A Judean Queen’s Romance with the Roman Emperor Who Destroyed the Second Temple

Born in the third decade of the Common Era to the Judean client king Herod Agrippa I, Julia Berenice married her uncle, Herod of Chalcis, thus becoming queen of that small territory in modern-day Syria. Sometime after his death and that of her father, she returned to Jerusalem to reign as queen alongside her brother Agrippa II. Carly Silver describes the twists of her life thereafter:

When [Berenice] saw the havoc the Roman soldiers were wreaking in Jerusalem [in the period leading up to the Judean Revolt], she sent her retainers to plead with the Roman procurator Florus, [to whose authority the Herodian monarchs were ultimately subject], asking him to ease up. Beseeching divine intervention for her people, Berenice swore a vow that “she had made to God,” according to [the ancient Jewish historian] Josephus. After boycotting alcohol and sacrificing at the Temple, as well as shaving her head, she stood barefoot before Florus, pleading with him again. Florus denied her and Berenice herself just barely escaped assault from his soldiers. . . .

In 66 CE, the Romans sent General Vespasian with three legions, along with his son Titus, to quell the unrest. . . . Vespasian and Titus cultivated support among local Jews; after all, not all residents hated Rome, while others couldn’t imagine the Jews succeeding against the legions. Among these pro-Roman Jews was Berenice. . .

Their common education and shared interests trumped their differences, as well as their age gap; Berenice was nearly a dozen years Titus’s senior. The two carried on a passionate affair for three years in Judea, until Titus finally incinerated Jerusalem in 70 CE. He went home to Rome the following year—by then, Vespasian was already named emperor. In 75, Berenice and Agrippa II followed.

In Rome, Titus and Berenice resumed their relationship, to the horror of more conservative Romans. . . . It’s no coincidence that [the Roman historian] Tacitus places Titus’s “notorious passion for Queen Berenice, to whom it was even said that he promised marriage” among references to Titus’s other debaucheries, like eunuch parties. Never mind Berenice’s pro-Roman attitudes; she was a foreigner, her strangeness exemplified by her single status and independence.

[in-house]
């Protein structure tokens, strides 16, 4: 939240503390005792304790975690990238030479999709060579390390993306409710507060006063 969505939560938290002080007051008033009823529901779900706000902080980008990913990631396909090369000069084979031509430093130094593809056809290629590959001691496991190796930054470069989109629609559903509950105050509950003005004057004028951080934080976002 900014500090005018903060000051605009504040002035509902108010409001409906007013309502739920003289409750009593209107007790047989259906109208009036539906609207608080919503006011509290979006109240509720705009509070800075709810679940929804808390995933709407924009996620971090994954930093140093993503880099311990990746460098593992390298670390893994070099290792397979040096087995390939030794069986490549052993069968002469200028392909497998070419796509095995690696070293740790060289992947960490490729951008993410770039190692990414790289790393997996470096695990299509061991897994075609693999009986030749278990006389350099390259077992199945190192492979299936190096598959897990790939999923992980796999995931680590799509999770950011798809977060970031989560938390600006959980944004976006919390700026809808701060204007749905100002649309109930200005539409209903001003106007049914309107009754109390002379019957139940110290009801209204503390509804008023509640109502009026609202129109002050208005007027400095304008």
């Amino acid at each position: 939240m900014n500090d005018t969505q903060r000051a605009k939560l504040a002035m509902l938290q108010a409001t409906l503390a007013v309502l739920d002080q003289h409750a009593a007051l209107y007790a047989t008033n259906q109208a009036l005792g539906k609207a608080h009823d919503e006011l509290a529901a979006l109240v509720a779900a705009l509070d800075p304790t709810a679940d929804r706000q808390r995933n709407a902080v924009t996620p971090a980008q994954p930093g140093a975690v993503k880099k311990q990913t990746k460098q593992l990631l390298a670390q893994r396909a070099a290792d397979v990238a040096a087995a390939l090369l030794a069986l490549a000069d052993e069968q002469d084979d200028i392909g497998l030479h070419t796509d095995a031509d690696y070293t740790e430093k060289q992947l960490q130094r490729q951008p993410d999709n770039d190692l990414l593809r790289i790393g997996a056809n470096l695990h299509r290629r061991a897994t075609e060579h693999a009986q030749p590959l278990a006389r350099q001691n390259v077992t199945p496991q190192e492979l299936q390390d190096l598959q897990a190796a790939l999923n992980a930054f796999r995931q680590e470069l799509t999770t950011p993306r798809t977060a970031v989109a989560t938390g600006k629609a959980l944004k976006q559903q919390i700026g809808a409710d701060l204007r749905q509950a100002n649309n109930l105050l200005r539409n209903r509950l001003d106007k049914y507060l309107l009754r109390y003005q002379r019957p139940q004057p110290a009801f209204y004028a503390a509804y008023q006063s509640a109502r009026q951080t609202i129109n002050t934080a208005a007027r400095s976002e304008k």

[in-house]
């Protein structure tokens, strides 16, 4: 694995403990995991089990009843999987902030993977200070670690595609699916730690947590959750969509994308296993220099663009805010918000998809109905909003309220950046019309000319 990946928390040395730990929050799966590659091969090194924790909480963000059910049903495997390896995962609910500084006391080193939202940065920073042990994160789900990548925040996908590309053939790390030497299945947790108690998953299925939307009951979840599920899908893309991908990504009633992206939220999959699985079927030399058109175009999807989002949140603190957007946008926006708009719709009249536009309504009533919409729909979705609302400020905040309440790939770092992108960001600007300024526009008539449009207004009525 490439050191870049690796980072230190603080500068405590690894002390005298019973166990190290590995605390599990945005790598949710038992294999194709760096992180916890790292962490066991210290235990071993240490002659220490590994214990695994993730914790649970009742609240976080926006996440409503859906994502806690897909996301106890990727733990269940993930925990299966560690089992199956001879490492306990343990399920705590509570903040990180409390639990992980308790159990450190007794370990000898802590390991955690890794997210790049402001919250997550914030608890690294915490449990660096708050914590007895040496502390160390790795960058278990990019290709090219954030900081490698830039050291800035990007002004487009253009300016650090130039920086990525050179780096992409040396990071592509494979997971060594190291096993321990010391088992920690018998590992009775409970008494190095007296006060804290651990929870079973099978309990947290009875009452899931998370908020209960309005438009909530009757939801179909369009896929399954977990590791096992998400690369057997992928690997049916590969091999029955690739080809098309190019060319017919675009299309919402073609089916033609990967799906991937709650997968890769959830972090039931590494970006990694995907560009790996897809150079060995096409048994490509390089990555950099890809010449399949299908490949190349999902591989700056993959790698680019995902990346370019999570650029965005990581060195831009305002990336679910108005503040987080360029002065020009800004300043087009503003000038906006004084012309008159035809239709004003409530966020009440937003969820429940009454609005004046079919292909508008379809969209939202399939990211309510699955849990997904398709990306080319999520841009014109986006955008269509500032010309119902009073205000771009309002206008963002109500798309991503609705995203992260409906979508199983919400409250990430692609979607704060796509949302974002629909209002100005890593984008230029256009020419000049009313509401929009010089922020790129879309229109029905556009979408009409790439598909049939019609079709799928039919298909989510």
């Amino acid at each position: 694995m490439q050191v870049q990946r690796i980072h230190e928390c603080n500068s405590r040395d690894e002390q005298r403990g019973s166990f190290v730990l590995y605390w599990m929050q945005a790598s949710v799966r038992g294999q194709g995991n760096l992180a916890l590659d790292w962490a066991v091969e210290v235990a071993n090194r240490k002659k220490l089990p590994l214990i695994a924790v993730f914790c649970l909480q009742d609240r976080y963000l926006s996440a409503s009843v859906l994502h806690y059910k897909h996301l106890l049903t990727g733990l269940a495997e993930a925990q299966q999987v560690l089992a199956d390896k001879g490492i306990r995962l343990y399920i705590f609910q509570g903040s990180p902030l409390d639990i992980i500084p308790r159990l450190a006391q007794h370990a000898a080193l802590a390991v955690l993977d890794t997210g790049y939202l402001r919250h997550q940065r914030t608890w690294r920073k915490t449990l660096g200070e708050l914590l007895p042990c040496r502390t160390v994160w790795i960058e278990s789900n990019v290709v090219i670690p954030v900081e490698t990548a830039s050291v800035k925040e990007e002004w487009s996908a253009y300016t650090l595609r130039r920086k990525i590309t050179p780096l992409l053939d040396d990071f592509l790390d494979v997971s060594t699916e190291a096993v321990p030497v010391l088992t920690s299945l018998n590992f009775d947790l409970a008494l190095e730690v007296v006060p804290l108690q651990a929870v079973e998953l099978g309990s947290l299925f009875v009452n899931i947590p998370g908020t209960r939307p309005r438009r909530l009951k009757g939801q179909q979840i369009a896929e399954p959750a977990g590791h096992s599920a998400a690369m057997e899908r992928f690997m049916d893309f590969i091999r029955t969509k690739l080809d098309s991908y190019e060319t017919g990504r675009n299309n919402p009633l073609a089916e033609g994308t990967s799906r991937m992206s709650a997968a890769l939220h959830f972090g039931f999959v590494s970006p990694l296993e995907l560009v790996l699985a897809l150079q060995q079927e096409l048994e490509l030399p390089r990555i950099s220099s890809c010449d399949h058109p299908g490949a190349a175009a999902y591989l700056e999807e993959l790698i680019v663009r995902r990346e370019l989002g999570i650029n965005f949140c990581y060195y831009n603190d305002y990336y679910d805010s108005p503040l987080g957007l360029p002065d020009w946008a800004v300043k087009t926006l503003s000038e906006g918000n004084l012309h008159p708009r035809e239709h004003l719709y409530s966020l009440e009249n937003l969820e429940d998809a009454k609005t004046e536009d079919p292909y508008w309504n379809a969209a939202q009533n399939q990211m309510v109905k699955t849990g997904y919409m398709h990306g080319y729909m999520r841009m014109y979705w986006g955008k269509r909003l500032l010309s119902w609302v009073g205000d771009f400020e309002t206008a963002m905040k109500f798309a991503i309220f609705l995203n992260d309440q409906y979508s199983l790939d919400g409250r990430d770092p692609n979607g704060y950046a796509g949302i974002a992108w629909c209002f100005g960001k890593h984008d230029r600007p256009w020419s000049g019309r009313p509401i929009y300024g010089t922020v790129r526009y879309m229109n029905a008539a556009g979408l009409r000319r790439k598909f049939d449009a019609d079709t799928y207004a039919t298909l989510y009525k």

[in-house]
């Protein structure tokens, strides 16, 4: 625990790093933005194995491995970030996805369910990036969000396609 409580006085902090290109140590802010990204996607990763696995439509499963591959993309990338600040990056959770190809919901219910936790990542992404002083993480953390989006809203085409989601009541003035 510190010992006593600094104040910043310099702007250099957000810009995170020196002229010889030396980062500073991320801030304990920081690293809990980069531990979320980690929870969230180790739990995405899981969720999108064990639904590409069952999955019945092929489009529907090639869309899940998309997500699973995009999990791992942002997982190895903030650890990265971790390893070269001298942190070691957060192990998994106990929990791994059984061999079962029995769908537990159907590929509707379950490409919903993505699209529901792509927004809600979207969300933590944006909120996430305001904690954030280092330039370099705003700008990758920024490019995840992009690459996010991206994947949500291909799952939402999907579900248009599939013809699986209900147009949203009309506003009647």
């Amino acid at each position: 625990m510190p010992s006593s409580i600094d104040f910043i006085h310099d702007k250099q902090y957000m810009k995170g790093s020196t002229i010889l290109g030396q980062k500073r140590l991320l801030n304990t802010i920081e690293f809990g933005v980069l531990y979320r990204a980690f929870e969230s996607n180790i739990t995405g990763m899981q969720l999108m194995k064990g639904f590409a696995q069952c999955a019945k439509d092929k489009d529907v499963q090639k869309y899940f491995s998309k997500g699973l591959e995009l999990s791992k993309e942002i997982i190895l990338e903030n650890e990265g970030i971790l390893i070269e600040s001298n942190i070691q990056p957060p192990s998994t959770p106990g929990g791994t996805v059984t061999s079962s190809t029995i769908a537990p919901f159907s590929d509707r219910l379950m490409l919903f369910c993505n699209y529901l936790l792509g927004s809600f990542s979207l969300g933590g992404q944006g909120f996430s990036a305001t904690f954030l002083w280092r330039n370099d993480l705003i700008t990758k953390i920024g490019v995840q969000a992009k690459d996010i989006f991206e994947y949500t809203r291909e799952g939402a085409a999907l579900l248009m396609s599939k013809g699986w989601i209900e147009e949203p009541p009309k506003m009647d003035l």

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Read more at Bible History Daily

More about: Ancient Israel, Ancient Rome, History & Ideas, Josephus, Second Temple

The New Iran Deal Will Reward Terrorism, Help Russia, and Get Nothing in Return

After many months of negotiations, Washington and Tehran—thanks to Russian mediation—appear close to renewing the 2015 agreement concerning the Iranian nuclear program. Richard Goldberg comments:

Under a new deal, Iran would receive $275 billion of sanctions relief in the first year and $1 trillion by 2030. [Moreover], Tehran would face no changes in the old deal’s sunset clauses—that is, expiration dates on key restrictions—and would be allowed to keep its newly deployed arsenal of advanced uranium centrifuges in storage, guaranteeing the regime the ability to cross the nuclear threshold at any time of its choosing. . . . And worst of all, Iran would win all these concessions while actively plotting to assassinate former U.S. officials like John Bolton, Mike Pompeo, and [his] adviser Brian Hook, and trying to kidnap and kill the Iranian-American journalist Masih Alinejad on U.S. soil.

Moscow, meanwhile, would receive billions of dollars to construct additional nuclear power plants in Iran, and potentially more for storage of nuclear material. . . . Following a visit by the Russian president Vladimir Putin to Tehran last month, Iran reportedly started transferring armed drones for Russian use against Ukraine. On Tuesday, Putin launched an Iranian satellite into orbit reportedly on the condition that Moscow can task it to support Russian operations in Ukraine.

With American and European sanctions on Russia escalating, particularly with respect to Russian energy sales, Putin may finally see net value in the U.S. lifting of sanctions on Iran’s financial and commercial sectors. While the return of Iranian crude to the global market could lead to a modest reduction in oil prices, thereby reducing Putin’s revenue, Russia may be able to head off U.S. secondary sanctions by routing key transactions through Tehran. After all, what would the Biden administration do if Iran allowed Russia to use its major banks and companies to bypass Western sanctions?

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Read more at Dispatch

More about: Iran nuclear deal, Russia, U.S. Foreign policy